From mid-June through early August, I interned with the Federal Ministry for Women Affairs and Social Development (FMWASD) in Abuja, Nigeria. More specifically, I worked hand-in-hand with the Director of the Women and Gender Affairs (WGA) Department of the Ministry, Mrs. Esther Mshelia. Prior to my experience, I was almost certain that the Ministry did little to nothing to address encumbrances encountered by the average Nigerian female on a daily basis. However, my perception of FMWASD's work changed during my internship. I was exposed to the vast initiatives and projects being developed and implemented by the Ministry in order to aid and empower women who have been incapacitated and rendered miserable as result of the sexism rife in the patriarchal Nigerian society.
Throughout the eight weeks I worked at FMWASD, my three areas of focus were physical abuse and sexual violence, women's economic empowerment and women in politics. Of all the work I carried out in these three fields, I most especially enjoyed supporting the creation of a policy brief on reversing poverty trends in Nigeria through women's empowerment initiatives. Creating this policy brief entailed research on past poverty initiatives adopted by the Nigerian government and their failures, and on the nexus between poverty and gender in Nigeria. It also required me to gain an understanding of the Ministry's proposed Safety Net program to the federal government to eradicate poverty. The policy brief took one week to assemble, and the typical routine for working on the brief during that week was as follows:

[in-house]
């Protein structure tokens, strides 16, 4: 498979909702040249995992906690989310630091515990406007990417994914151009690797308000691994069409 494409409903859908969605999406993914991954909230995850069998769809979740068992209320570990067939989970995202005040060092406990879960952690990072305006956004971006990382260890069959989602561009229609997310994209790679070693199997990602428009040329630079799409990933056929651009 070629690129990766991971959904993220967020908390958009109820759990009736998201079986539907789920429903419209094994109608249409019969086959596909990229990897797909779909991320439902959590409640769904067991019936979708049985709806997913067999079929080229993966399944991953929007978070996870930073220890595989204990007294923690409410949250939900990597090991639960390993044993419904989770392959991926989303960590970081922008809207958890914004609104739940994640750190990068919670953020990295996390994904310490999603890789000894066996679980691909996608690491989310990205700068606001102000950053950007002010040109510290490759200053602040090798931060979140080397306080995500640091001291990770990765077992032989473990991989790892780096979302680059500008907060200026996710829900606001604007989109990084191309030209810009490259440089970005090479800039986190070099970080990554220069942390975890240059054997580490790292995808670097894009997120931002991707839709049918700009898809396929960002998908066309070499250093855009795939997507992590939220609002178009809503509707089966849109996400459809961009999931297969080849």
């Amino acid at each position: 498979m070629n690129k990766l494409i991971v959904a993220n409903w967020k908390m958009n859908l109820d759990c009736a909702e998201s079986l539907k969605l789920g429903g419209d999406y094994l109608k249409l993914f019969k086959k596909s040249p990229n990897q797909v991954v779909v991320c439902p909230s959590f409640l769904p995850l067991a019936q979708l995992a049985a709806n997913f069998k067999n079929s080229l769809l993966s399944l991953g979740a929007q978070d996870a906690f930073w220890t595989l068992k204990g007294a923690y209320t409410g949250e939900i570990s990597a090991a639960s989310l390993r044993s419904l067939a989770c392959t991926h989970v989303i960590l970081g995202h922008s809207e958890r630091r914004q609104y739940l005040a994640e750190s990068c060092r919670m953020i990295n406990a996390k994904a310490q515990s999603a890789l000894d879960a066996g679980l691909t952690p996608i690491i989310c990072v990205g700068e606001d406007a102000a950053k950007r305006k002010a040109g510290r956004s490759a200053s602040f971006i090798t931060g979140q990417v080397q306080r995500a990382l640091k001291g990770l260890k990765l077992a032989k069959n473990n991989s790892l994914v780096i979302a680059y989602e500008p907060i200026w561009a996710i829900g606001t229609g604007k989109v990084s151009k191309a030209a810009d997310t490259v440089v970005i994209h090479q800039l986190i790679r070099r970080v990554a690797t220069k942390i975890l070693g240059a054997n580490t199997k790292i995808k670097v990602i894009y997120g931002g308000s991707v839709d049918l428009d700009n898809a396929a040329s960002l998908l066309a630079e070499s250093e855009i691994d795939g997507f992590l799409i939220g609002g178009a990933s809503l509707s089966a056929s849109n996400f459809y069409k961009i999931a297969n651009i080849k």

Given the deadline assigned by the Permanent Secretary of the Ministry, working hours for the week were extended by an hour. Mrs. Esther Mshelia (DWGA) headed the creation of the policy brief. My colleagues and I worked individually for four hours on our assigned roles in preparing the brief, and then met at noon in the conference room to present our progress to one another. After that, it was back to the drawing board to amend unsatisfactory areas in our work. After compiling 10 pages of information, we had to convert it all into a three-page policy brief for presentation to the Presidency after approval from the Permanent Secretary. The conversion process involved seeking the input of some of the Ministry's international partners, like UNDP and Action Aid.
Developing the brief was an amazing and informative experience that gave me the opportunity to discuss and even network with masterminds in the U.N. and other NGOs.